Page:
Here are the stories on Texas Standard for Friday, March 5, 2021.
Since a winter storm shut down Texas a few weeks ago there’s been a lot of fingerpointing and blame. And resignations. The Austin American Statesman’s Asher Price talks to the Standard.
Texans who need help paying their rent because of all the economic burdens brought on by the pandemic may be able to find funds through a new state rental assistance program. The $1.3 billion program will help with up to 15 months of rent for those who qualify. Bobby Wilkinson, executive director of the Texas Department of Housing and Community Affairs, talks to the Standard about the new program.
The Texas Department of State Health Services hit an optimistic tone in a press conference yesterday when it came to distributing the COVID-19 vaccine. The department said more than a million doses will go out to Texas providers next week. And we learned Wednesday that a new group of folks are eligible – teachers and child care staff. But Texas is near the very bottom of the list when it comes to the percentage of people who’ve been vaccinated. The Texas Standard’s Laura Rice is trying to put it into perspective with the help of individual stories.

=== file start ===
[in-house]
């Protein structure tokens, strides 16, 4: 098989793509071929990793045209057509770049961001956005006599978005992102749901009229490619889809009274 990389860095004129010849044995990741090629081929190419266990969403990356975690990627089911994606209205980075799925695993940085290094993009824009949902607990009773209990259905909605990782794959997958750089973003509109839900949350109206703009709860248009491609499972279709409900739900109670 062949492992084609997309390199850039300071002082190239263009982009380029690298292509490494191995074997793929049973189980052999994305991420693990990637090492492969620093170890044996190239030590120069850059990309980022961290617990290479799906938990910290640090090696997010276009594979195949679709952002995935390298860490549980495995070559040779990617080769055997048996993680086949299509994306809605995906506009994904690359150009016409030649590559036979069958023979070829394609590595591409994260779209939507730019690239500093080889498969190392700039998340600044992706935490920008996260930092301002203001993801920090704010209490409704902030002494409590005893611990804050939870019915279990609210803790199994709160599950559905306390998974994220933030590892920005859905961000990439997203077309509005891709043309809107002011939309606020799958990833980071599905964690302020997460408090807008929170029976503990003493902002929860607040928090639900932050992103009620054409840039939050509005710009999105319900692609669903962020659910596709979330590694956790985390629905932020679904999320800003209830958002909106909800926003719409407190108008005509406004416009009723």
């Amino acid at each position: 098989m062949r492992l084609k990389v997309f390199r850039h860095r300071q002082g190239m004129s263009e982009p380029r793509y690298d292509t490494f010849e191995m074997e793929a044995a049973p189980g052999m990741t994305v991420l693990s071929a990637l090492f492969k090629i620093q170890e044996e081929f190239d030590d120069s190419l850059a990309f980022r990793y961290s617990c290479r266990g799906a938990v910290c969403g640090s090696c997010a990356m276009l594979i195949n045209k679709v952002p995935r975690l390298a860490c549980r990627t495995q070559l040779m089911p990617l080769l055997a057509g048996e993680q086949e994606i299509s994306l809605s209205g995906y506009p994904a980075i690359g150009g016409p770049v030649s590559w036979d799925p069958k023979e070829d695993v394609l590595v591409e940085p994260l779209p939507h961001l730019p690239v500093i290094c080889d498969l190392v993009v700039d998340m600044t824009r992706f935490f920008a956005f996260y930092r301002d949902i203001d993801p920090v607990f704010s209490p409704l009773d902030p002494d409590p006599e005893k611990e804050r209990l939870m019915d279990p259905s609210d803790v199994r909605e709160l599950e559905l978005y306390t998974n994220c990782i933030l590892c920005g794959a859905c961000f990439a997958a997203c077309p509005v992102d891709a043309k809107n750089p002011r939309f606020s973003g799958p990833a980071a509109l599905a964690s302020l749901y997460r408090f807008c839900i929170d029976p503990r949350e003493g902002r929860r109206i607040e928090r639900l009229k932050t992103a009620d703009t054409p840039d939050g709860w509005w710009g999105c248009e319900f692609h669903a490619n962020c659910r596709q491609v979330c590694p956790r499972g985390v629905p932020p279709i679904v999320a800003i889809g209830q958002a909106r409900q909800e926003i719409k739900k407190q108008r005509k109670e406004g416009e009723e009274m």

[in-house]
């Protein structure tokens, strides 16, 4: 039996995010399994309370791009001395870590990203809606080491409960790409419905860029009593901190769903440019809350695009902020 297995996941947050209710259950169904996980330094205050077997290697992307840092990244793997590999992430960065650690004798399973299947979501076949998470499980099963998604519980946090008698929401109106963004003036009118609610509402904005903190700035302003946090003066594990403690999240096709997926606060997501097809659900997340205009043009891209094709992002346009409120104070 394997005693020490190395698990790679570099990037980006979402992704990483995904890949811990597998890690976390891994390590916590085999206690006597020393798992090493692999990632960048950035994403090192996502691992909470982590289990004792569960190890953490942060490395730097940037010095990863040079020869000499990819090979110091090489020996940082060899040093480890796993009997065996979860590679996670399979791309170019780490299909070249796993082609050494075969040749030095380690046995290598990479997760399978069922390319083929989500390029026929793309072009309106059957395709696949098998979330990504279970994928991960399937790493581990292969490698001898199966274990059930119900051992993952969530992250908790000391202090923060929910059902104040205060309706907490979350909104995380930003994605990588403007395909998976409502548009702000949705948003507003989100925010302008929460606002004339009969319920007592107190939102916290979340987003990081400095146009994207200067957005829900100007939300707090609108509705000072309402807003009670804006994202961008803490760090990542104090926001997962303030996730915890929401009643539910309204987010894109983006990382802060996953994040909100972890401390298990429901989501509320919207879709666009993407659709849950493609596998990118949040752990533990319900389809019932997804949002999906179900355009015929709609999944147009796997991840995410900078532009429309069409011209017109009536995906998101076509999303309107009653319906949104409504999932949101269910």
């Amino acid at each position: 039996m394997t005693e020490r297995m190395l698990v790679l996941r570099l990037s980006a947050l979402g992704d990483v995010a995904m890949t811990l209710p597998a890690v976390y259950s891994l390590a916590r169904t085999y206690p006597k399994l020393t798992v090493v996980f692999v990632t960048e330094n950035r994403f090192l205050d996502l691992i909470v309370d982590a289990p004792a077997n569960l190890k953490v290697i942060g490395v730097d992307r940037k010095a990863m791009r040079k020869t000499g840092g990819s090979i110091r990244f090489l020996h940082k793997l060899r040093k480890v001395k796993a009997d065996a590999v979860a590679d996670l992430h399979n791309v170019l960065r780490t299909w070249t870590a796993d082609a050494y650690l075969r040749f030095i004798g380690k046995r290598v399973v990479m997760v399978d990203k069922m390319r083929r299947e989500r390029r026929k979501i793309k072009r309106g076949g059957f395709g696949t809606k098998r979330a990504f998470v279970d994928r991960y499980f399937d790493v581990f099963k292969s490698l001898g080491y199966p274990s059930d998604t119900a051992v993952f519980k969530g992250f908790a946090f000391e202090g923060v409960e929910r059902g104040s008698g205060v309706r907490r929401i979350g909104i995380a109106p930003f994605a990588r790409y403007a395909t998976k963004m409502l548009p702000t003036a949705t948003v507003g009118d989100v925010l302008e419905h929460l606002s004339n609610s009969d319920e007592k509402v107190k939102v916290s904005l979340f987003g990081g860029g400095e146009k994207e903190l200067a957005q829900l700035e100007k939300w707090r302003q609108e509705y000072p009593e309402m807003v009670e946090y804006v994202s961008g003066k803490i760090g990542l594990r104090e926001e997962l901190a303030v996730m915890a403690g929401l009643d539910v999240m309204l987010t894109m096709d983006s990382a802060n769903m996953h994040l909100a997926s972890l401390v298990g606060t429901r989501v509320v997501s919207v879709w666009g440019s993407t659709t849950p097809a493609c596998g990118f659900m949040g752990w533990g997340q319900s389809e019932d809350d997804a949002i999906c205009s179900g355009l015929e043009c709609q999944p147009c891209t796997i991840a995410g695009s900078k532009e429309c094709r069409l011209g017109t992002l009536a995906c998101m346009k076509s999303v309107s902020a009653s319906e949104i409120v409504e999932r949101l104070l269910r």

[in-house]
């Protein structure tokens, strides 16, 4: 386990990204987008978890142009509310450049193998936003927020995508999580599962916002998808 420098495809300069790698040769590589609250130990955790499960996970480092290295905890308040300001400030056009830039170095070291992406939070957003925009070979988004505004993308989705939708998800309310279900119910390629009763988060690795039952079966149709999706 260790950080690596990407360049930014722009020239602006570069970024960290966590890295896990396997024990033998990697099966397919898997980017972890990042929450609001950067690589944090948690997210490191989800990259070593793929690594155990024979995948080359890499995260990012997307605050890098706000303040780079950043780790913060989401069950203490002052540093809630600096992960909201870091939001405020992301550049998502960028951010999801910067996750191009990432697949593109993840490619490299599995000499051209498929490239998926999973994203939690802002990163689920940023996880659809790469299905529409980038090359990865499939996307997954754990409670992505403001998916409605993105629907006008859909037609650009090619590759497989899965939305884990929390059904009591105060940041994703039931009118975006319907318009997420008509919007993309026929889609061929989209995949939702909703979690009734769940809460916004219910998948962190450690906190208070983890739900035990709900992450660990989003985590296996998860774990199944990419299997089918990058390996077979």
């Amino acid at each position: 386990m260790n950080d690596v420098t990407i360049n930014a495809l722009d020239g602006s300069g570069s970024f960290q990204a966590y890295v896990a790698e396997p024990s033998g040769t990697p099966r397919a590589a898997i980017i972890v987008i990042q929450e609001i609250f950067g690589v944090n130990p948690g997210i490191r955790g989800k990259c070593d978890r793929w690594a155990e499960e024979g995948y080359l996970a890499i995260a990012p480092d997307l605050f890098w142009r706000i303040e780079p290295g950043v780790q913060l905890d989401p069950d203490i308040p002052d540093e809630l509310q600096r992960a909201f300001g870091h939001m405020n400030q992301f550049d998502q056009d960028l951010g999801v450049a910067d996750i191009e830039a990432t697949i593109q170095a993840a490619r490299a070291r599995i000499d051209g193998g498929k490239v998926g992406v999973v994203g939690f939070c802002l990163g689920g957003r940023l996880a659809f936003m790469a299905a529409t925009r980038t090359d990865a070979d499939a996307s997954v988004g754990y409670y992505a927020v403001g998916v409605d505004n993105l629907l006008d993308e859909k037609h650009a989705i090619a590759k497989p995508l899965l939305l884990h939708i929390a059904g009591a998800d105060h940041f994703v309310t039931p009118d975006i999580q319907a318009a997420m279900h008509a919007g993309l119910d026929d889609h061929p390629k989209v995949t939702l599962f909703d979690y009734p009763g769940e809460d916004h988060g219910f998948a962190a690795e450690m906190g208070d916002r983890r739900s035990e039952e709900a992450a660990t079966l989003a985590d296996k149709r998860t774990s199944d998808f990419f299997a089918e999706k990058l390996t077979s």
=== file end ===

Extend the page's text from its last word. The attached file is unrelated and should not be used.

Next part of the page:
The winter storm that made clear the fragility of Texas’ electric grid left millions without heat, light, and then water. But if you think the effects of that failure were evenly distributed throughout the state’s population, commentator Peniel Joseph urges you to think again.
Millions of Texans, many lawmakers and local officials across the state are still trying to understand the events that happened up to last month’s severe winter storm and those taken after it hit. A study that was released back in December by the Trust for America’s Health looked at states’ preparedness to protect their citizens’ health while dealing with the effect of climate change. One of the researchers, Megan Latshaw from Johns Hopkins Bloomberg School of Public Health, talks to the Standard.
Tejano queen Selena Quintanilla changed countless lives and continues to do so as her legacy lives on. But for the Texas kids who grew up with her in the late 90s – the kids who danced to her songs at quinceañeras and weddings – Selena is a part of them. It’s through these formative connections that happened during her own upbringing that Maria Garcia guides listeners through the podcast called “Anything For Selena.” Garcia joins the Standard.
All this and Texas News Roundup, plus Social Media Editor Wells Dunbar with the talk of Texas.